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Thawing Your Thanksgiving Turkey

Thawing Your Thanksgiving Turkey

AUBURN, Ala. —Thanksgiving Day is quickly approaching. One of the biggest problems cooks face is how to properly thaw their turkey.

An improperly thawed bird can result in not just a partially thawed bird but food safety issues as well.

thaw-turkey-sign-by-ulegundo-at-shutterstock

photo by ulegundo at Shutterstock.com

Janet Johnson, a regional agent in food safety and quality with the Alabama Cooperative Extension System, has a few quick and easy steps to ensure a properly thawed turkey.

When to Begin Thawing the Turkey

When to buy and when to start thawing the turkey is different for fresh and frozen birds.

  • Buy fresh turkeys no earlier than one or two days before Thanksgiving.
  • Keep it on the bottom shelf of the refrigerator on a tray to catch any meat juices.
  • For a frozen bird, allow 24 hours for every 5 pounds to thaw.
  • It can take longer for it to thaw in the refrigerator if the refrigerator is full and the temperature is below 40 degrees.
  • Do not let it sit on the counter at room temperature.

The Best Ways to Thaw the Bird

According to Johnson, there are several ways to properly thaw the turkey.

  • Purchase the turkey early enough to allow for proper thawing in the refrigerator.
  • Another option is to place the packaged turkey in a container of cold water, but you must change the water out every 30 minutes.
  • Always use cold water because this prevents dangerous bacteria from growing.

“The best way to ensure proper thawing is to use correct thawing methods which take time and consideration,” Johnson said.

Food Safety Problems

Thanksgiving cooks should always be aware of possible food safety problems when preparing turkey.

Johnson warns cooks to beware of the temperature danger zone, which is between 41 and 135 degrees F.

  • Dangerous bacteria can grow if the turkey is not thawed properly.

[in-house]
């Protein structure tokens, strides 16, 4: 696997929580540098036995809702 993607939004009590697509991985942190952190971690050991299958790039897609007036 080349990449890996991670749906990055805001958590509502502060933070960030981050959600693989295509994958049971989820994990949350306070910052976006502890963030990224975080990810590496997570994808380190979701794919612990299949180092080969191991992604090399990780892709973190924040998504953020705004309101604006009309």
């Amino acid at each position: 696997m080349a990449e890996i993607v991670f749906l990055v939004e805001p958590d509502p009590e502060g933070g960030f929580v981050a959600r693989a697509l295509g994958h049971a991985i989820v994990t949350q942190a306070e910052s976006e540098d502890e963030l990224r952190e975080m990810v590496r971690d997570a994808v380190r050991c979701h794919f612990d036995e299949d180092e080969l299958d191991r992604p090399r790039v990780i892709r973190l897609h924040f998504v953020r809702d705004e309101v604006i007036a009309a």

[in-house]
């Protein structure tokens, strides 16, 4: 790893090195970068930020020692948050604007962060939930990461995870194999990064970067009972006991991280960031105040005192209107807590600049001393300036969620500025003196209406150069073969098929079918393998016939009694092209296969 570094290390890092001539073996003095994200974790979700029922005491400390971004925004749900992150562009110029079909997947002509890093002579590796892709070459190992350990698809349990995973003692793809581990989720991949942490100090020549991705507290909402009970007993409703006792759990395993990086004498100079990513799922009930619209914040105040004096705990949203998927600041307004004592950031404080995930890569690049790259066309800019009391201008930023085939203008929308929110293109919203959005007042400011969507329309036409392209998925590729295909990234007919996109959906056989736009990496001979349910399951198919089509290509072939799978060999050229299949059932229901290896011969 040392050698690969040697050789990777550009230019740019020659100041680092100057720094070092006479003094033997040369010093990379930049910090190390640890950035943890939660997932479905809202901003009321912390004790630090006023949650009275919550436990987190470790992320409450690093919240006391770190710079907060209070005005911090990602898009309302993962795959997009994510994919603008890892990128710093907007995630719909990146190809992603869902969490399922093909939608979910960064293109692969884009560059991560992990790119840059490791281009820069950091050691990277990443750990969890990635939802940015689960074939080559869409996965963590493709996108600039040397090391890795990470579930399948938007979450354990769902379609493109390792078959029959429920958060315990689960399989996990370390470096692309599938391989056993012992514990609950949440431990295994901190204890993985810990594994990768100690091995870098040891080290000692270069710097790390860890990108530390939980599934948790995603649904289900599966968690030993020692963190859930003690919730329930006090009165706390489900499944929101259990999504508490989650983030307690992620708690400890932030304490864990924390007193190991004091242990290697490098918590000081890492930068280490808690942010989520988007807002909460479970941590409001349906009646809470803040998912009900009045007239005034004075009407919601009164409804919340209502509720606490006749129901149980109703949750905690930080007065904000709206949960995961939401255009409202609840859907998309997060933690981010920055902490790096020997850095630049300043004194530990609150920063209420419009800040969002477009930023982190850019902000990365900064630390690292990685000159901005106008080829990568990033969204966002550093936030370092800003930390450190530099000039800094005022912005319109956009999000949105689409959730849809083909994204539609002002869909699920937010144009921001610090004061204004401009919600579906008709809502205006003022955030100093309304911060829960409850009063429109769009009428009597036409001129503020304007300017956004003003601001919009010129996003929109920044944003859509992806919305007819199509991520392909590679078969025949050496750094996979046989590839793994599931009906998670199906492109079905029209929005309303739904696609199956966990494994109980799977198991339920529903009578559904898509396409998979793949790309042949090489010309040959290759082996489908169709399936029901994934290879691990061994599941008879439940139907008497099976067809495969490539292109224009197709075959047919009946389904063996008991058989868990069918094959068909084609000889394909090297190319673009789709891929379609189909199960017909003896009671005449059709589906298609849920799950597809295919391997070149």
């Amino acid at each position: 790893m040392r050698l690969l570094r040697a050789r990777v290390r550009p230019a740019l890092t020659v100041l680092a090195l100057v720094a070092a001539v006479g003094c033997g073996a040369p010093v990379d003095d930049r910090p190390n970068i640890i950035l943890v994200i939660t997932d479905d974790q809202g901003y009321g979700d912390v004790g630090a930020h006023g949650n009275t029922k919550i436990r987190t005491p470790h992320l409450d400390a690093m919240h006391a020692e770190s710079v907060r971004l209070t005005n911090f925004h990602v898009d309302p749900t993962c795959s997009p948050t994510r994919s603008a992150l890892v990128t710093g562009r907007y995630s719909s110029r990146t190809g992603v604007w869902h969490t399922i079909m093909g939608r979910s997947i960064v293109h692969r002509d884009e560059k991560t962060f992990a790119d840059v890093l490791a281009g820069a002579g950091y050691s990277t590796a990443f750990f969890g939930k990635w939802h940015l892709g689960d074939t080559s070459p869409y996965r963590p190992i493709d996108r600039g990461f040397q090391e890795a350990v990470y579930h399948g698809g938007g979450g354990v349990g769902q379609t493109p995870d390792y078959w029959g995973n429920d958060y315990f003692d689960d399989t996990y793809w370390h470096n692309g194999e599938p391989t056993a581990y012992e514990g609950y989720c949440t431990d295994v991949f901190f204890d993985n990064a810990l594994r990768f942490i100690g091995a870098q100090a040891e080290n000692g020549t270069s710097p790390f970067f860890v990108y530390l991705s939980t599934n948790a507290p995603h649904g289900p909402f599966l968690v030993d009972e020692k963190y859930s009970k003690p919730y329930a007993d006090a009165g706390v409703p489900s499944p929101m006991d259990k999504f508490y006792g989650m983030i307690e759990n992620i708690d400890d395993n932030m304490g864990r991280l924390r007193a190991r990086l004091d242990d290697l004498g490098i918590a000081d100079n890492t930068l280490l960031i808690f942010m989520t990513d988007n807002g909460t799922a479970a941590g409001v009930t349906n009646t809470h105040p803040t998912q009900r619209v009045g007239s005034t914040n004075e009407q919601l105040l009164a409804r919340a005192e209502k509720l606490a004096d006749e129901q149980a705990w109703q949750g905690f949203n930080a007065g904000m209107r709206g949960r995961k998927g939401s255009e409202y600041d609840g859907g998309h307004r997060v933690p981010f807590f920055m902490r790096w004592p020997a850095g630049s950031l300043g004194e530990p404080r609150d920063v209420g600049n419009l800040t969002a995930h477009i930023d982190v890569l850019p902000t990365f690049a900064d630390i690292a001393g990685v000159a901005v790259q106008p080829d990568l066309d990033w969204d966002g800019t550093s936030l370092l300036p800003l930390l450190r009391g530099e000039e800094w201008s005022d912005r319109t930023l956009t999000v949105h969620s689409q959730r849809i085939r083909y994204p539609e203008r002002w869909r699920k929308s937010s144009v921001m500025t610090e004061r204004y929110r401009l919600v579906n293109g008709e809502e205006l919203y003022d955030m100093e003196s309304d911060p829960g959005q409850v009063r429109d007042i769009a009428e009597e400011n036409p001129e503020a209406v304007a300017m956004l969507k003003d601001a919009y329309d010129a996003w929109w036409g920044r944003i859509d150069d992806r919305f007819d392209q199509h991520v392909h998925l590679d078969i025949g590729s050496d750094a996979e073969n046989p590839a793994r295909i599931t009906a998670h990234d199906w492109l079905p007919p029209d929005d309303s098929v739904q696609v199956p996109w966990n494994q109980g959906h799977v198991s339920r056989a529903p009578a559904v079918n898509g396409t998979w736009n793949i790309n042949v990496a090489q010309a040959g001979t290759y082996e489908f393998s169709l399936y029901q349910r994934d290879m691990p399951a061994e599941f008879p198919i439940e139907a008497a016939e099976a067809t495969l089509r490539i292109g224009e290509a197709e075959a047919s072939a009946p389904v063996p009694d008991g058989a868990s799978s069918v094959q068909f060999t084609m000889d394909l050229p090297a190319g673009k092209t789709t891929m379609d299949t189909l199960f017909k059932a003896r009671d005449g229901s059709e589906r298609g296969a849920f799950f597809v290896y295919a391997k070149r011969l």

• Setting the oven at a temperature lower than 325 degrees and letting a frozen or partially thawed bird cook longer will put it in the temperature danger zone.
  • Cross contamination between raw and cooked foods can cause food-borne illness.

Avoid Food Illness

Prevent food illnesses by preparing turkey properly and keeping work spaces clean.

  • Thaw the turkey completely before you begin to cook it.
  • The internal temperature of the bird must reach 165 degrees to make sure all the bacteria is killed.
  • Always check the internal temperature with a calibrated thermometer. Do not rely on the “pop-up” thermometer.
  • Wash hands with soap and warm water for 20 seconds before and after handling food.
  • Use hot, soapy water and paper towels or clean cloths to wipe up kitchen surfaces or spills. Wash cloths often in the hot cycle of your washing machine.
  • Wash cutting boards, dishes, and counter tops with hot, soapy water after preparing each food item and before you go on to the next item.
  • Use a solution of 1 tablespoon of unscented, liquid chlorine bleach per gallon of water to sanitize surfaces and utensils.
  • Keep cold foods at a temperature of 41 degrees or lower to prevent bacterial growth.
  • Maintain hot foods at a temperature of 135 degrees or higher to keep bacteria from growing.

 

 

 

Featured photo by RoJo Images/Shutterstock.com

About Mary Kendall Dixon

2 comments

  1. Some great tips Mary!
    Thanks for sharing.

  2. Thanks a lot for sharing this with all people you actually understand what you are speaking about!